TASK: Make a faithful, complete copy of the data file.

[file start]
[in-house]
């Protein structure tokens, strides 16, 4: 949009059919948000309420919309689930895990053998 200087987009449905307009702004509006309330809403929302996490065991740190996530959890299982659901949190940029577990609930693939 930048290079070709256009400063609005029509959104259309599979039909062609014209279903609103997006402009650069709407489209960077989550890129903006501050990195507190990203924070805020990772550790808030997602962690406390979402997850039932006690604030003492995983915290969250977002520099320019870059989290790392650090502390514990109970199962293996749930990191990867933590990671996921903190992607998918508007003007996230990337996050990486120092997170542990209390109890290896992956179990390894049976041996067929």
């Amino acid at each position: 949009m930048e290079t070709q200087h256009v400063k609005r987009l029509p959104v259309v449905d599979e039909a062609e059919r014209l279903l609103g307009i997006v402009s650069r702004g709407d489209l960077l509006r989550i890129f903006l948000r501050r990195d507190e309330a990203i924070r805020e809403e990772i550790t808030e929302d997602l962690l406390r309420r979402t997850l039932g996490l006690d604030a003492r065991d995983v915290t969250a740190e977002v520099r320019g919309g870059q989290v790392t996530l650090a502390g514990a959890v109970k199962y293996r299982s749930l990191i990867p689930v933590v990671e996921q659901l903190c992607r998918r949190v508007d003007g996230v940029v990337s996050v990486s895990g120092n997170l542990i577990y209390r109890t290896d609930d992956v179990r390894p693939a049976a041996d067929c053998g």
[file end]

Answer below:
[in-house]
């Protein structure tokens, strides 16, 4: 949009059919948000309420919309689930895990053998 200087987009449905307009702004509006309330809403929302996490065991740190996530959890299982659901949190940029577990609930693939 930048290079070709256009400063609005029509959104259309599979039909062609014209279903609103997006402009650069709407489209960077989550890129903006501050990195507190990203924070805020990772550790808030997602962690406390979402997850039932006690604030003492995983915290969250977002520099320019870059989290790392650090502390514990109970199962293996749930990191990867933590990671996921903190992607998918508007003007996230990337996050990486120092997170542990209390109890290896992956179990390894049976041996067929």
């Amino acid at each position: 949009m930048e290079t070709q200087h256009v400063k609005r987009l029509p959104v259309v449905d599979e039909a062609e059919r014209l279903l609103g307009i997006v402009s650069r702004g709407d489209l960077l509006r989550i890129f903006l948000r501050r990195d507190e309330a990203i924070r805020e809403e990772i550790t808030e929302d997602l962690l406390r309420r979402t997850l039932g996490l006690d604030a003492r065991d995983v915290t969250a740190e977002v520099r320019g919309g870059q989290v790392t996530l650090a502390g514990a959890v109970k199962y293996r299982s749930l990191i990867p689930v933590v990671e996921q659901l903190c992607r998918r949190v508007d003007g996230v940029v990337s996050v990486s895990g120092n997170l542990i577990y209390r109890t290896d609930d992956v179990r390894p693939a049976a041996d067929c053998g």